This is an unequivocal call for more regulation, spanning, for example: antitrust consumer rights, anti-competitive practices, privacy, electoral integrity.

One of the ways to correct the information asymmetries that plague the online environment, is by a more focused attention on transparency. Not consent necessarily, but at least an open, clear and honest disclosure of the data consequences of any given engagement. Internationally, the days of click to consent are numbered because it is not meaningful consent.

New Zealand’s Chief Justice in her lecture last year commemorating the first New Zealand Privacy Commissioner, Sir Bruce Slane, said:

“There is good reason for proceeding with caution when weighing the significance to be given to consent when assessing whether the individual expected privacy or had waived it.

These are standard contracts people must agree to if they are to access services, sometimes essential services.

Most do not read the full content of any such contract. That is especially so with online service providers.

Although the privacy policy must be agreed to before services can be accessed, acceptance is easy – simply click on the accept button.”

When the Privacy Bill comes into effect in 2020 it has clear and explicit application to all agencies doing business in New Zealand, whether they have a physical base here or not.

The digital giants are addressing this issue in other parts of the world, it is important that I give clear notice of the law they are expected to comply with here, and how I apply it. I’ve done so in a blog post recently in which I have spelled out how I see the transparency obligation.

The new Privacy Act (due in force in July next year) will have an explicit extraterritorial application, and will give me the power to issue compliance notices to business to improve the digital environment for consumers, whether companies are based in New Zealand or just doing business there.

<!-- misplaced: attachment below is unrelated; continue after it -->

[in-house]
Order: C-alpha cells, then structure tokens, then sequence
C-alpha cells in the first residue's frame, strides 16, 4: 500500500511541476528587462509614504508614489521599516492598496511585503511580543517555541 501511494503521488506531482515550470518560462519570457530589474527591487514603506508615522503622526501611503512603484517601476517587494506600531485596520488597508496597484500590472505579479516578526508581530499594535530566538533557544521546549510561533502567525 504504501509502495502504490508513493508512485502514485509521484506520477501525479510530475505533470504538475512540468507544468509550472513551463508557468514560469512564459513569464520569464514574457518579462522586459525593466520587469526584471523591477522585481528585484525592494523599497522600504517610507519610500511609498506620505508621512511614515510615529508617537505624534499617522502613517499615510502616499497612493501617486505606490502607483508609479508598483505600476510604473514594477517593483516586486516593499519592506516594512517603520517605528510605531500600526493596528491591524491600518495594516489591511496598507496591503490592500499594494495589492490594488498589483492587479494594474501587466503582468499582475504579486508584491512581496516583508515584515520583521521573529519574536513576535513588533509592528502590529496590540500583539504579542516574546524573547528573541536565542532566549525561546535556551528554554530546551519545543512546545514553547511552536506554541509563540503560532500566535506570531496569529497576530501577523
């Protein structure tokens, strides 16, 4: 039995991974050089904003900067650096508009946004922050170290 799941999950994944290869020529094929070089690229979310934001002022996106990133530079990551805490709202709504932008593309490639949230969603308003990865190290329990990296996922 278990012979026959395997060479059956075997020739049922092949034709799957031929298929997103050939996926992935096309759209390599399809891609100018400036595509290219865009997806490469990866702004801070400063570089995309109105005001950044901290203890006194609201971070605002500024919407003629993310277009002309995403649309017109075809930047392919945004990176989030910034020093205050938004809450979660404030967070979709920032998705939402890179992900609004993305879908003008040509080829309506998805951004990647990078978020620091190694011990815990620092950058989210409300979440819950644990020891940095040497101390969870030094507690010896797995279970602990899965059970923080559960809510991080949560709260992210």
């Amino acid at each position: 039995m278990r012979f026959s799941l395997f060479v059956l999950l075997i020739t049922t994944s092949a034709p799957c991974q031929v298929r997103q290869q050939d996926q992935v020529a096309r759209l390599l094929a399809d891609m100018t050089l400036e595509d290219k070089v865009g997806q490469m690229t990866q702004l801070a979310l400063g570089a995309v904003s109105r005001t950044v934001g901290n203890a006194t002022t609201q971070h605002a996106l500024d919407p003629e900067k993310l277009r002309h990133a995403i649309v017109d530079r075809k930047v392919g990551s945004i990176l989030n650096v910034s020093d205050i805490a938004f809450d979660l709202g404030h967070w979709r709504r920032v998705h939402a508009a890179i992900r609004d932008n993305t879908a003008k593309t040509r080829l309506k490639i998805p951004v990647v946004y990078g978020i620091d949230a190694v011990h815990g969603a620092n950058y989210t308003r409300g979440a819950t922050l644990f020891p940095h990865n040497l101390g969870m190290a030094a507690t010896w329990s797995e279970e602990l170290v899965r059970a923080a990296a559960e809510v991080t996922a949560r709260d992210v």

I’ll be able to deploy compliance notices for:

  • serious breaches that the agency is unwilling to address.
  • systemic or repeat breaches where no progress is made.
  • situations which require a middle person in the enforcement process, using up additional time and resources.

On receiving one, the agency must comply as soon as possible or:

  • apply to vary or cancel the order by persuading my office that you’ve already complied or are in the process of complying.
  • appeal the notice within 15 working days.

Failure to comply means my office can take enforcement proceedings in the Human Rights Review Tribunal.

The agency’s only defence will be if it believes the notice has been fully complied with.

These will be welcome additions to the light handed regulatory approach New Zealand has had for the last 26 years, but will not be enough to defeat the problem I outlined at the outset. Let me give you an indication of why.

The NZ Commerce Commission, which administers the Fair Trading Act, last year commenced enforcement action against Viagogo. An online company based in Switzerland, with no physical presence in New Zealand. That Act has explicit extraterritorial reach.

Viagogo facilitates scalping, the sale of fake tickets, and also allegedly engages in deceptive conduct about how many tickets were left for an event and how fast they were selling.

New Zealand’s Commerce Commission has had to allocate a considerable amount of its scarce resources to investigate, bring a prosecution, lose in the High Court, and finally win on appeal, just to secure interim orders against the company. This is just for one case, against one company

It underlines again the asymmetry in the power dynamic between an offshore tech company like Viagogo and a domestic regulator.

Small countries like New Zealand need to ensure that they are internally unified against the threats presented by unscrupulous digital operators, so that whether the threat presents in a context of election integrity, harmful content, privacy or consumers’ rights, we are working as one, for the people we represent.

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And even more importantly, we need to combine internationally to push back against the one-sided offering we get from the companies that profit from our populations’ data.

One of the lessons from Christchurch is that when we join together and present the irrefutable moral right, it can force industry to act, and that even though we represent only a fraction of the user base of those platforms, we can make our voice count in very real and practical ways.

But it mustn’t take another terrorist atrocity, or corrupted election or referendum, or Myanmar genocide to get and hold their attention.

This is a transcript of a speech entitled “Addressing the Power Asymmetry of the Big Technology Companies”, delivered at the International Association of Privacy Professionals conference in Sydney yesterday